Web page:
Wendell Berry and Wes Jackson, two sustainable agriculture pioneers who have helped inspire the movement to know more about our food system, tried to answer that question and more at two sold-out talks that drew hundreds to the Stateside at the Paramount during last month's Edible Austin Eat Drink Local Week.
The longtime friends are as much philosophers as they are advocates, and at the heart of their talk — led by Edible Austin publisher Marla Camp — was why we need to rethink everything we know about how we use natural resources.
"Agriculture is one big mistake," said Jackson, who in 1976 started a nonprofit organization and farm called the Land Institute in Salina, Kan. Because we rely on annual crops — all crops, not just the genetically modified ones — we are putting everything at risk.
What could a curmudgeonly farmer from Kentucky have to say to an urban professional who shops at Whole Foods and supports the Sierra Club, but rides the elevator up to her condo on the 78th floor? For goshsakes, the guy refuses to type his own manuscripts into a computer. So don’t expect him to gush about ultra-light polymers for fuel-efficient hypercars run by hydrogen fuel cells or even just to let you know about the latest iPhone ap for freecycling.
As a recent Berry convert myself, I’m hoping that the economic crisis will be a hook to get a broader readership to check out Berry’s 2010 book What Matters? Economics for a Renewed Commonwealth. With the failure of the Great Recession to respond to the standard prescriptions, from High Tech Uber Alles to Green Jobs for All, Berry’s agrarian-contrarian perspective offers a provocatively old-school response to today’s worst problems.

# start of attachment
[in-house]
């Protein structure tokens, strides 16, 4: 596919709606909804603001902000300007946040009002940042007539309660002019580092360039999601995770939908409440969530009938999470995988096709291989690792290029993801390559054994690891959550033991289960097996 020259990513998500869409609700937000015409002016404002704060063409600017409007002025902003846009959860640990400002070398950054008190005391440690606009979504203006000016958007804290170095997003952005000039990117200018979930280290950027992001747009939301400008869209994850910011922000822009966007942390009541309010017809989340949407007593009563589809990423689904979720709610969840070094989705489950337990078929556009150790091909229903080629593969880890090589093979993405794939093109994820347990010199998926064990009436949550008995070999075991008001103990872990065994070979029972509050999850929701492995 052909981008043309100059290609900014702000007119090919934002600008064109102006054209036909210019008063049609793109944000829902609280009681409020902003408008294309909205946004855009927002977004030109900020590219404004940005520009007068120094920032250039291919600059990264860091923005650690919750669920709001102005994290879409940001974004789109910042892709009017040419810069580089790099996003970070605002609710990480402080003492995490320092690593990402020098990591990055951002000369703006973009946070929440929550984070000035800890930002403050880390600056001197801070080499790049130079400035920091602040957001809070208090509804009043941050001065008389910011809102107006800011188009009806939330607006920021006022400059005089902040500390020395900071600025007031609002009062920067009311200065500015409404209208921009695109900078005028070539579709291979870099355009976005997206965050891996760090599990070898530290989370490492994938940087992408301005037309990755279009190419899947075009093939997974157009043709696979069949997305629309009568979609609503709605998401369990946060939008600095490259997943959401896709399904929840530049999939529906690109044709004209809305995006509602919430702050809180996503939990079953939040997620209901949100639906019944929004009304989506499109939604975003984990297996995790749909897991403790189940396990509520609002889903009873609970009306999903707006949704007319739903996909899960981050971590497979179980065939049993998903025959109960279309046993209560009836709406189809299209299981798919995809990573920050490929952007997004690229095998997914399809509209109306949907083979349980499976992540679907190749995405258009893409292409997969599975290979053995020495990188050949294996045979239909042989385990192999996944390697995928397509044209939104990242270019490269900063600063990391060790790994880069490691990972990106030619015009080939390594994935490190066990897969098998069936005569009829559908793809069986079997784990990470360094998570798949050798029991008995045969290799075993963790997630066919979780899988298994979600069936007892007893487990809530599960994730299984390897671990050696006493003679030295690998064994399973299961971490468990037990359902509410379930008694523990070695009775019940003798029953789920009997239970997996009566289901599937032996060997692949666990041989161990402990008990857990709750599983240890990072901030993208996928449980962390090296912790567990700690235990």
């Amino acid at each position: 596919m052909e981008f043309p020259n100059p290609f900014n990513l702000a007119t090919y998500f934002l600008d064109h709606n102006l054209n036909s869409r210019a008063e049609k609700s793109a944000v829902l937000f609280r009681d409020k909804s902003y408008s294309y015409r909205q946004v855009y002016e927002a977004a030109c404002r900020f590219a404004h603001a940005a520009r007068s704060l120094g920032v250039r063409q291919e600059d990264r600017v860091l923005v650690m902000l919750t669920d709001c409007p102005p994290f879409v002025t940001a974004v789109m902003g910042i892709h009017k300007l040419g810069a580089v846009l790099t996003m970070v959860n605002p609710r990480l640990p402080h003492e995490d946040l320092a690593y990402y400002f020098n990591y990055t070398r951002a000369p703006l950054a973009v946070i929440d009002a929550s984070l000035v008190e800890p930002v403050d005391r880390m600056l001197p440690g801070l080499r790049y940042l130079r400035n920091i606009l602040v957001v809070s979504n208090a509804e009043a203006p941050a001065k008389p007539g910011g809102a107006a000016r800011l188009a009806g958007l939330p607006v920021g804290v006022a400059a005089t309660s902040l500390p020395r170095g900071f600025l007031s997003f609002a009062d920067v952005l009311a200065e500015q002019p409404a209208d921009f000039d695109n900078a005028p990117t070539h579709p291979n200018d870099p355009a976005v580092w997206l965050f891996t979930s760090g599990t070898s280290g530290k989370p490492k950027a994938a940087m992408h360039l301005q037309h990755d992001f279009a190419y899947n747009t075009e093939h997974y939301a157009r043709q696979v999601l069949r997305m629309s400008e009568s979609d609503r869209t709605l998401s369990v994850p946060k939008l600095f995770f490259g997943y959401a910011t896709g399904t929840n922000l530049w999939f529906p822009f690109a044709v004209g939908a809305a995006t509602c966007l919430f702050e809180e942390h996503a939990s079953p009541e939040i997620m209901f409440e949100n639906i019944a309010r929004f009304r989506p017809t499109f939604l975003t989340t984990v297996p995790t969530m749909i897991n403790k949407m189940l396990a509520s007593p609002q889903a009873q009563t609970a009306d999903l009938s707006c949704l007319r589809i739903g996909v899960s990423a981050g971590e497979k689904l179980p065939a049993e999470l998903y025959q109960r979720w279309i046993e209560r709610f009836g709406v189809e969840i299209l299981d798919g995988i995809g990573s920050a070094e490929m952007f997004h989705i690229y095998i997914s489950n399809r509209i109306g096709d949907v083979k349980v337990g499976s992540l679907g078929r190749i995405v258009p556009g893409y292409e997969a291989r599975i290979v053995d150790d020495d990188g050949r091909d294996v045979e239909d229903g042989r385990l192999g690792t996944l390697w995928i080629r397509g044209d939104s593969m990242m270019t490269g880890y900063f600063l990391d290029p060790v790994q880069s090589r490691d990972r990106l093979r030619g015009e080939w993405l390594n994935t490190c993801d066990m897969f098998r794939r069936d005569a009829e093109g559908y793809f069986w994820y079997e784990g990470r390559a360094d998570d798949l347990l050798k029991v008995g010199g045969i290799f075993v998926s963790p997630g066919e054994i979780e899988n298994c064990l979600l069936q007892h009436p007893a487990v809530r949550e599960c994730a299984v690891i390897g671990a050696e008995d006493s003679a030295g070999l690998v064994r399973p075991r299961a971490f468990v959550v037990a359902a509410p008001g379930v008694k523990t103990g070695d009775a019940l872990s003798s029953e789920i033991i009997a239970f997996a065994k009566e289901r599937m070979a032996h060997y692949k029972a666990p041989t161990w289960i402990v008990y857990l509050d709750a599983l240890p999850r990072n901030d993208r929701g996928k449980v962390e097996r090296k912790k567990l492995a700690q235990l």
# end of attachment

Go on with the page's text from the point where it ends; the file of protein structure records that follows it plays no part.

Hart says Berry’s harsh criticism of contemporary Christianity may have a lot to do with the fact that he’s a Southern Baptist, and mistakes a particularly Evangelical view of the connection between the soul and the body, matter and spirit, for the whole of Christian teaching. Hart — who is a historian and a Reformed Christian — calls Berry’s critique of American Evangelicalism astute, because it focuses on how the Evangelical style is so amenable to a culture of rootlessness and a disembodied spirituality.
Havel was a complicated figure; he was a playwright who, before his formal political career, had thought little of economics. It wouldn't be quite right to say he was a legatee of the old NCL—at least not in the sense of partisan affiliation. But his angular artistic sensibility; his nostalgia for the "groundedness" of agricultural community; his recoiling at every agent of human depersonalization, not merely the totalitarian state—Havel's closest American analogue is perhaps the writer Wendell Berry, who defies easy left-right pigeonholing but is assuredly not a movement conservative.
I am an environmentalist and a protester; I am a dissenter and a demander who will not be discouraged.
A small part of me stands in solidarity with the other protesters who have rightly been named Time’s Person of the Year.
I am a convenient target for reactionary politicians and know-it-all newspaper columnists who specialize in promoting business as usual.